I As the cam 37 continues to revolve, the spring 40 will urge the reciprocating drive rod 36 toward the cam 37 until the side surface 75 of opening 73 in the drive rod 36 engages the tapered or obliquely oriented edge 72 of the bar 70, whereupon the drive rod stops and the reciprocating impellor 44 of the pump will also stop. Under this condition, as the cam 37 continues to revolve, the periphery of the cam may pull away from the cam follower end 39 of the rod and the rod will remain stationary for a portion of the operating cycle. Subsequently as the cam 37 continues to revolve, it will return into engagement with the cam follower 39 of the rod, and will again move the rod toward the pump chamber 50, causing the reciprocating impellor 44 to drive a quantity of the liquid treating material outwardly through the outlet 60.
The effect of the stop provided by the bar 70 is :lO~g~0~13 1 to limit the length of stroke of the rod 60 and the magnitude of movement of the reciproca~ing impellor 44 so as to limit the quanity of liquid treating material pumped during each cycle of operation.
In Figure 3, if the bar 70 is readjusted and moved to the left, so as to allow a greater magnitude of movement ~ of rod 36 away from pump chamber 50 and under influence of ; spring 40 during each cycle of operation, greater quanities of liquid treating material will be pumped during each stroke.
Conversely, if the bar 70 is readjusted ~o the xight so that the return movement of the rod 36 under influen¢e of spring 40 is even more restricted, smaller quanities of the liquid treating material will be pumped during each cycle of operation.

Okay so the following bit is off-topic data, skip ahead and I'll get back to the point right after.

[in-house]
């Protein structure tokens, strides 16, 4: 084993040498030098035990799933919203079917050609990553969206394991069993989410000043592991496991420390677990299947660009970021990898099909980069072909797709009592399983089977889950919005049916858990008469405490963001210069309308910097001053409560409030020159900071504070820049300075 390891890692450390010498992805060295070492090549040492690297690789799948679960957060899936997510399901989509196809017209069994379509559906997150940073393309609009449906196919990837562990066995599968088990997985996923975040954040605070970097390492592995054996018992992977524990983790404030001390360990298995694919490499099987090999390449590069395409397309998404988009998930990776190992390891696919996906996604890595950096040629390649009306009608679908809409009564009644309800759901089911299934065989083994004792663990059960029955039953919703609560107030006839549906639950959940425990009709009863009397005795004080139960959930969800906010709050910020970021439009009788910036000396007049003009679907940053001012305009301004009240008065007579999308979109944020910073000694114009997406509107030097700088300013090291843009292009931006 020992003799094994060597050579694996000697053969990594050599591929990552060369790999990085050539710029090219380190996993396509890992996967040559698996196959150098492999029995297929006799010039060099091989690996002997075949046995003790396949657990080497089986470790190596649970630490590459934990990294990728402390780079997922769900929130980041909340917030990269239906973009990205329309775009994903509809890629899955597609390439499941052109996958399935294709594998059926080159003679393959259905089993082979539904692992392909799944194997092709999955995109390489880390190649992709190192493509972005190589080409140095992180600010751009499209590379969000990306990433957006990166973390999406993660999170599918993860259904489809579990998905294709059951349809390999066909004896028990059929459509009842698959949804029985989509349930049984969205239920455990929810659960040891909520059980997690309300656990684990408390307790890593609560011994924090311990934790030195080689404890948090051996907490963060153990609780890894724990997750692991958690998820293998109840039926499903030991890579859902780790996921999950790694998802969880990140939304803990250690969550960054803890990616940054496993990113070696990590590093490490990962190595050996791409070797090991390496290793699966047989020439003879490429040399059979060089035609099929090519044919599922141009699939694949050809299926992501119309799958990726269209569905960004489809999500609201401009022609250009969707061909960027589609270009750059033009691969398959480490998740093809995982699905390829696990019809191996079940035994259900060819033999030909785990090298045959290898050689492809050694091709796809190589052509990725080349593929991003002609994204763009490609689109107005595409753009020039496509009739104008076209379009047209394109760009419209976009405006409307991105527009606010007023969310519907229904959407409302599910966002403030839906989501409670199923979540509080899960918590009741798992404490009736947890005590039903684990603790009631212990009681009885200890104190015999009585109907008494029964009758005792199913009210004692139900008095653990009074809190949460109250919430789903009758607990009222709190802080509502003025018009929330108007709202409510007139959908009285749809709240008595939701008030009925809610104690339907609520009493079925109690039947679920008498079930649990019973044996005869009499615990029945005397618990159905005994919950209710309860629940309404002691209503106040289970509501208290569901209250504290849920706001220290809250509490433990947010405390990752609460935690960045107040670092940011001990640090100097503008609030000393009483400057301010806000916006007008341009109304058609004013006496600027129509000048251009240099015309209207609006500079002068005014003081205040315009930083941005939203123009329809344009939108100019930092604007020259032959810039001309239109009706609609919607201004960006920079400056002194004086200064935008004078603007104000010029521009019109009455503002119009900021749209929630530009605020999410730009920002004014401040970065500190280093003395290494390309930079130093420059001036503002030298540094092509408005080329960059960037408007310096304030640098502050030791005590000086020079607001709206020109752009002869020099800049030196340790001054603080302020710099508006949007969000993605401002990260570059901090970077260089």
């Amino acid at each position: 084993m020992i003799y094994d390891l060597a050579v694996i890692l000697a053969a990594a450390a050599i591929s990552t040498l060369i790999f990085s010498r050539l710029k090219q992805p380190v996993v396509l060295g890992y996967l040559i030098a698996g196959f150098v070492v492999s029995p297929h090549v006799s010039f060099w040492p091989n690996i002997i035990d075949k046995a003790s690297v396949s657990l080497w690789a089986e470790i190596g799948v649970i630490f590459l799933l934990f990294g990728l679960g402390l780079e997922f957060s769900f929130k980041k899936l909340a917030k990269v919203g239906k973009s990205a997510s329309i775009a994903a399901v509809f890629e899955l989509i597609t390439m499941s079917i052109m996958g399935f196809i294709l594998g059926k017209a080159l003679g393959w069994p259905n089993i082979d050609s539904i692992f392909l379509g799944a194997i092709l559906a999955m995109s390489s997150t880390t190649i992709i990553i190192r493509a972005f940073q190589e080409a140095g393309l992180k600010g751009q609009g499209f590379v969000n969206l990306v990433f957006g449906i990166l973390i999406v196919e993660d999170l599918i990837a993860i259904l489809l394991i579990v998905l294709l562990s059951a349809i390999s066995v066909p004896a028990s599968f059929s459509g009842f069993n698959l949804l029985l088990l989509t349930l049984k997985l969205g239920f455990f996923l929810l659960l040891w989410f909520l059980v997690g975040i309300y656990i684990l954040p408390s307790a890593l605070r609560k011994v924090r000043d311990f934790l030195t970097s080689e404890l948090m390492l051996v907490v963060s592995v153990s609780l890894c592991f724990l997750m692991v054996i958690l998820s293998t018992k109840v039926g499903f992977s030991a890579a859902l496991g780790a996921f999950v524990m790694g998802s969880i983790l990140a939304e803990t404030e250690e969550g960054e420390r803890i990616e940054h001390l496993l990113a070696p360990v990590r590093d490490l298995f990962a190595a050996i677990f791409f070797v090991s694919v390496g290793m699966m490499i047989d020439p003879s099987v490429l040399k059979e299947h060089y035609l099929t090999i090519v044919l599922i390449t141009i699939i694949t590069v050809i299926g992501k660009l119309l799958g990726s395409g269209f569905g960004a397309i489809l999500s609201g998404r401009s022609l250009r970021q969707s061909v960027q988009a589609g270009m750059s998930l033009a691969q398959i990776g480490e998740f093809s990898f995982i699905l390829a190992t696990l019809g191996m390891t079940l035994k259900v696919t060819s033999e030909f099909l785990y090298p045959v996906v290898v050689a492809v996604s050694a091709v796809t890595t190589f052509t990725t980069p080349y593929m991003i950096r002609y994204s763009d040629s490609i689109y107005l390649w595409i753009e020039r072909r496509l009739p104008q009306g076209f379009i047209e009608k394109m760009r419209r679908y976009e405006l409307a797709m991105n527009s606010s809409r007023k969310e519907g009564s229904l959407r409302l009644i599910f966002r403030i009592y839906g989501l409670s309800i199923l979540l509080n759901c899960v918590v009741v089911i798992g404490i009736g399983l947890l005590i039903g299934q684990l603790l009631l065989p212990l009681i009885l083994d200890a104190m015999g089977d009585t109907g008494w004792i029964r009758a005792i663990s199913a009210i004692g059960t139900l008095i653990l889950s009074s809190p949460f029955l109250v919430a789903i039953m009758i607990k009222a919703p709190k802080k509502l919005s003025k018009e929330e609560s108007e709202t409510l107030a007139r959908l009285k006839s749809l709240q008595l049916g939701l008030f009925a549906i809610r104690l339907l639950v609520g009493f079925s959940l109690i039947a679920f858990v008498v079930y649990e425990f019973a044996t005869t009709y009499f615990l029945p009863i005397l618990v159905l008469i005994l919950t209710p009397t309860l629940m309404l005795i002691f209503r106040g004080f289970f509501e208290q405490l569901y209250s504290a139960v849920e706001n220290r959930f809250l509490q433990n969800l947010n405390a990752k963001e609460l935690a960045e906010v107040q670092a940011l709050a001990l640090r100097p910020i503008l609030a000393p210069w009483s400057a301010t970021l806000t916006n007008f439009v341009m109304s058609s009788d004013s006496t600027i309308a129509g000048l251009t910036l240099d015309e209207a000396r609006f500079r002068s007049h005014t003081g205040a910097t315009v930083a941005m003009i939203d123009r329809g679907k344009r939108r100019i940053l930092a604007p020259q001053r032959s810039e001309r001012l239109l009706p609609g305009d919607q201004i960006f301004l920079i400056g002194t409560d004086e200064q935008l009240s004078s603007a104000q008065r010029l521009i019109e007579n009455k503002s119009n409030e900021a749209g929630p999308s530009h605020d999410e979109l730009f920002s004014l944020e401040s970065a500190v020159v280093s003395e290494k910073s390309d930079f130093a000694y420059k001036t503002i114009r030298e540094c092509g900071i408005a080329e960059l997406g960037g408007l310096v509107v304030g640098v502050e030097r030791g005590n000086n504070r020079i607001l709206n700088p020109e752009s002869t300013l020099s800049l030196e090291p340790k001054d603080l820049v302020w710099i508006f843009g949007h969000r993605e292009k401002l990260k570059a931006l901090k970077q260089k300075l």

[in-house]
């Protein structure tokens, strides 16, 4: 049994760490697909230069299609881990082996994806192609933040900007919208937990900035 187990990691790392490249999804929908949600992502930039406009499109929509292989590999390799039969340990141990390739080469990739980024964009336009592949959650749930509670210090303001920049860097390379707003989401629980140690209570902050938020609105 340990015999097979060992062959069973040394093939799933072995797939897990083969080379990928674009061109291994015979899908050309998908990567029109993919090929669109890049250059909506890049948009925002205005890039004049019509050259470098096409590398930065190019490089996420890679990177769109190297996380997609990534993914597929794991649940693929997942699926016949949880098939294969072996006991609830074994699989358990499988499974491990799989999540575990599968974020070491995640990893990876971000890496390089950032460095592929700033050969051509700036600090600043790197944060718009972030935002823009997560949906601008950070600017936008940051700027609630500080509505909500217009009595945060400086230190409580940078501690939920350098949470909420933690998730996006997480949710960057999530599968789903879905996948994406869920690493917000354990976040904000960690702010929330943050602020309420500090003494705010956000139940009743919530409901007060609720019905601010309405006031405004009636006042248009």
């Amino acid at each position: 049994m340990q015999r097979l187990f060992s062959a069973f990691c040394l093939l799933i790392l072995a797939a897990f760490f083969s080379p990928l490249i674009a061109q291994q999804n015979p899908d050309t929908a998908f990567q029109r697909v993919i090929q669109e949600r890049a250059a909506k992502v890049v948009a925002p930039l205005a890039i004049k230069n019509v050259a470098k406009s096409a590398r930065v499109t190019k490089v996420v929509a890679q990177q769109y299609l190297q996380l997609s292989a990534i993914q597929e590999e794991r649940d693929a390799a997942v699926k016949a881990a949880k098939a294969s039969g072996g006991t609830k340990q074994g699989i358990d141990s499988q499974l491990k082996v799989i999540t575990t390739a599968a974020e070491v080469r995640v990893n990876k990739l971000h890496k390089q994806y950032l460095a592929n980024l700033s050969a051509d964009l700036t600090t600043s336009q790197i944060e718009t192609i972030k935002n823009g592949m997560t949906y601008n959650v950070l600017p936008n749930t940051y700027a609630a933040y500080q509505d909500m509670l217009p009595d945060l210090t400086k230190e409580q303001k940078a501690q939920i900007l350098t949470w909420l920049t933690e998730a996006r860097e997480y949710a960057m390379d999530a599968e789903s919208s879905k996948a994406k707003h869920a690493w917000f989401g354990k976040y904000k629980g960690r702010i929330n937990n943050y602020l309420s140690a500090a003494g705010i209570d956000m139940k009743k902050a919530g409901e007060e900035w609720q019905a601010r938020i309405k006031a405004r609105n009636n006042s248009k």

It will therefore be understood that the present invention coordinates the flow of liquid treating material from the supply 57 and through the outlet fitting 62 and into the seed ln the tube 12 in direct relation to the movement of the seed through the auger tube during each cycle of operation;
and further, that the qua~ity of liquid being moved during each cycle of operation may be adjusted, this being accomplished by limiting the magnitude of the stroke of the rod 36 and of the reciprocating p~np impellor 44 during each cycle.
In the form of the invention illustrated in Figure 6, the screw conveyor 11.1 utilizes an electric motor 21.1 as its,source of power, the motor being supplied with Plectricity from the battery of the truck or tractor upon which the screw conveyor is carried or mounted. In this form, the motor 21.1 is seen to be mounted on the conveyor tube 12.1 adjacent its lower end. A line shaft or drive shaft 85 extends entirely along the length of the exterior of the 1 auger tube 12.1 and to the upper end thereof. The shaft 85 is carried in suitable bearings 86 and is connected to the drive motor 21.1 through a speed reducing gear box 87. The upper end of the auger drive shaft 22.1 is driven from shaft 85 by chain and sprocket 88.